The sixth edition of the DJ Cookbook dinner series was hosted by two of Miami’s best-known personalities. The legendary Arthur Baker, forefather of Miami freestyle, and Giorgio Rapicavoli of the infamous pop-up Eating House. The event took place at Soho Beach House to kick off Miami Music week 2017. The chef and DJ joined forces to bring forth their personal interpretation of how Latin flavors influenced the development of Miami culture.
For those that need a refresher, Arthur Baker not only ignited a style of music but also produced and remixed many of the most influential acts of the 80’s and 90’s like Afrika Bambaata, Planet Patrol, Hall and Oates and New Order, to name a few. Chef Giorgio Rapicavoli, although a fraction of Baker’s age has also been holding it down. He was the first winner of Chopped, the prized television show, a semi-finalist for a James Beard award, and has been nominated by Forbes as top 30 under 30 in food and wine. Today he is the Chef/Owner of Eating House and Glass and Vine in the 305.
The goal of the dinners is to bring a Chef and DJ together to collaborate on an original concept that speaks to both of them by merging music and a five course vegetarian meal. This time around the two participants used Miami beats and Peruvian flavors to create a family style dinner party. Although the participants didn’t know each other prior to the project, they did however find out they not only had friends in common and Rapicavoli had been a fan of Baker’s musical legacy, which had heavily influenced the Chef.
The dinner began with a watermelon ceviche with rocoto, scallion and ginger, followed by a sweet potato tiradito with aji amarillo, cilantro and red onion. The main course was a delectable oyster mushroom prepared anticucho style with aji panca, oregano and cumin and a cauliflower “arroz chaufa” or fried rice, with sesame and spring vegetables. The meal concluded with a playful tres leches with lime, coconut, passion fruit, guava and the secret ingredient: fruit loops.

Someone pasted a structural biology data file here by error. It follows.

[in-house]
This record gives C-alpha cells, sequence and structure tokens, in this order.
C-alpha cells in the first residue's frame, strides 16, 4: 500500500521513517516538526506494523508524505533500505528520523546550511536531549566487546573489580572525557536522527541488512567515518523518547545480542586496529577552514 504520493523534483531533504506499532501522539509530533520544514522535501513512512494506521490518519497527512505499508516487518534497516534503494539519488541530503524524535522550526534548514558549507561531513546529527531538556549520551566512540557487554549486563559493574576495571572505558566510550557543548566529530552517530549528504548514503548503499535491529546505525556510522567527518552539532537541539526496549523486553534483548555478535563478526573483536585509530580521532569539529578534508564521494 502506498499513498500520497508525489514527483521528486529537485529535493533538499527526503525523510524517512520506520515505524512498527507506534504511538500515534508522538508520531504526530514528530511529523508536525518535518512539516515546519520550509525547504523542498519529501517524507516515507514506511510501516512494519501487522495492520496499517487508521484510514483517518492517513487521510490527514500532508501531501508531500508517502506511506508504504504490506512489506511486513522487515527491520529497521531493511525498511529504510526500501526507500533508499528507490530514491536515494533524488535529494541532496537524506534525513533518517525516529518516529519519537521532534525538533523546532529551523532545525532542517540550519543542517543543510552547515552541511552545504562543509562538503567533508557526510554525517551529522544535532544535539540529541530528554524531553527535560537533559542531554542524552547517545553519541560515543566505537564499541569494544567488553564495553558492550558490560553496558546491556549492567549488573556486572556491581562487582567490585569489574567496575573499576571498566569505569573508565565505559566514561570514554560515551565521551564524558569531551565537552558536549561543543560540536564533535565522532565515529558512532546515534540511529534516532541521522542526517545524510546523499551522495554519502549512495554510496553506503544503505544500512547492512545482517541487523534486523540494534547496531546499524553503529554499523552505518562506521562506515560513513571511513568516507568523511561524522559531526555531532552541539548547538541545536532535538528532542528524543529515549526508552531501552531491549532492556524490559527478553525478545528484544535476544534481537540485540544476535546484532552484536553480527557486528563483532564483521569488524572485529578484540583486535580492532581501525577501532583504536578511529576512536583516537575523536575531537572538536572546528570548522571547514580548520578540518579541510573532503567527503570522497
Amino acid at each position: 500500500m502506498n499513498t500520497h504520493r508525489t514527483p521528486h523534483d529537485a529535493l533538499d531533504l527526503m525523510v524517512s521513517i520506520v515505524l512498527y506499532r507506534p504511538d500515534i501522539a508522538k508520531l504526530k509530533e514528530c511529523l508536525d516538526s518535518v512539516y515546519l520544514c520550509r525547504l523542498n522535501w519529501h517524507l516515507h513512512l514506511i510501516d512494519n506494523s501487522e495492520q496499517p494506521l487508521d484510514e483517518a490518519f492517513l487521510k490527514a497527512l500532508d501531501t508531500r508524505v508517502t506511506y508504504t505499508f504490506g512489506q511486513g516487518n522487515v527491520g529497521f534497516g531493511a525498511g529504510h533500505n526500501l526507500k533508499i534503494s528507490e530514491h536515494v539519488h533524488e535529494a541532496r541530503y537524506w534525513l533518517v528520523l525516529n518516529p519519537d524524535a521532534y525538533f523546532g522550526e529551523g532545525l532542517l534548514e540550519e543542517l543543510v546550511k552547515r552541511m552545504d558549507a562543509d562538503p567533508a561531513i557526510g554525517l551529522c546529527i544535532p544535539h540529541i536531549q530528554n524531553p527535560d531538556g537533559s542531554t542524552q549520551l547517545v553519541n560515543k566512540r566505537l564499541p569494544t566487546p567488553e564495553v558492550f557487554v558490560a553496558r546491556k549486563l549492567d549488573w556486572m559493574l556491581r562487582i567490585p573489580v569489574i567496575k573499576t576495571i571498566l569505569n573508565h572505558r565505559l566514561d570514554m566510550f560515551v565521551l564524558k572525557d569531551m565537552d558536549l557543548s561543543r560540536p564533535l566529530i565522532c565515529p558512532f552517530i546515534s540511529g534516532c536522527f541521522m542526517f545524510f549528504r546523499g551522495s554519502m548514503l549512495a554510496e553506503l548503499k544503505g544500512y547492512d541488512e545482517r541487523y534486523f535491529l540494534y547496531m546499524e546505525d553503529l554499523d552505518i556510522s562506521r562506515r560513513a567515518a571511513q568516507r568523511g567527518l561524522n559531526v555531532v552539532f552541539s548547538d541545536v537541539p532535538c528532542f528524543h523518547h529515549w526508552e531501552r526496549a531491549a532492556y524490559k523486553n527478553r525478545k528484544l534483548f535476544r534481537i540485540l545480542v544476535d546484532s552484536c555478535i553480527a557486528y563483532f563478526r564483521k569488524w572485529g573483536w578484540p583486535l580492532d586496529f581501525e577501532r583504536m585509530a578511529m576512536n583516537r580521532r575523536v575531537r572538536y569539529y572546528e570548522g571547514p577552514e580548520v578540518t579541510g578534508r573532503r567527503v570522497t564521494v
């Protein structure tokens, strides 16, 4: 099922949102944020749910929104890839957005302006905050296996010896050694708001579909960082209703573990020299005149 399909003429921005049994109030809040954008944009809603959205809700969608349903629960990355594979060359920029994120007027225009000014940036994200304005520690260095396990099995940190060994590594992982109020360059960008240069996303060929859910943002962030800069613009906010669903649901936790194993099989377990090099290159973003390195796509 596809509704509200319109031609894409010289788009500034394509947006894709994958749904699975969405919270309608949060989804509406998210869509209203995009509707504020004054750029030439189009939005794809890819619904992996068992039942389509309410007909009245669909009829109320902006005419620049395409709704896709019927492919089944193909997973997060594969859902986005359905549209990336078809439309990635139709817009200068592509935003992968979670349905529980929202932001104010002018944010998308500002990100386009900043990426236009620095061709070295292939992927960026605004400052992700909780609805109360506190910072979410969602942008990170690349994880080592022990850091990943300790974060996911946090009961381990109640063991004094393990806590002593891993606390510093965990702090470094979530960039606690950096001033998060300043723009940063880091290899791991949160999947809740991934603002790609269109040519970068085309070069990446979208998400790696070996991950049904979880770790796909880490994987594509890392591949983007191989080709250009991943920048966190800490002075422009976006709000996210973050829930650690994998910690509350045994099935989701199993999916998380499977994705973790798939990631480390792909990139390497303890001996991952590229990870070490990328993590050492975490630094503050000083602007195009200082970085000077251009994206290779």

As guests arrived and got comfortable, Baker pulled them in and set the mood with eclectic latin sounds, from acid jazz, to slow house. Ritmo Suave by Touchdown was the crescendo before everyone sat down to eat. As the food began to come out, the music turned to funk and disco; starting slow and then picking up the tempo, with afro-latin rhythms holding it all together. From there, Baker took us into his signature freestyle, with classics from The Cover Girls, Company B and some obscure cuts from his vaults. As the dinner progressed we moved to the Caribbean with sounds of rumba and then salsa, with a large helping of Fania Records classics like Mi Gente by Hector Lavoe. Showing us that Miami is truly a meeting point of Latin America and east coast, New York styles.
This evening brought together two worlds that even though far apart, inspire and propel one another to create, explore and pay homage to the origins of a revered Miami. Thanks to Soho House for hosting us and for all those that worked tirelessly to make this happen.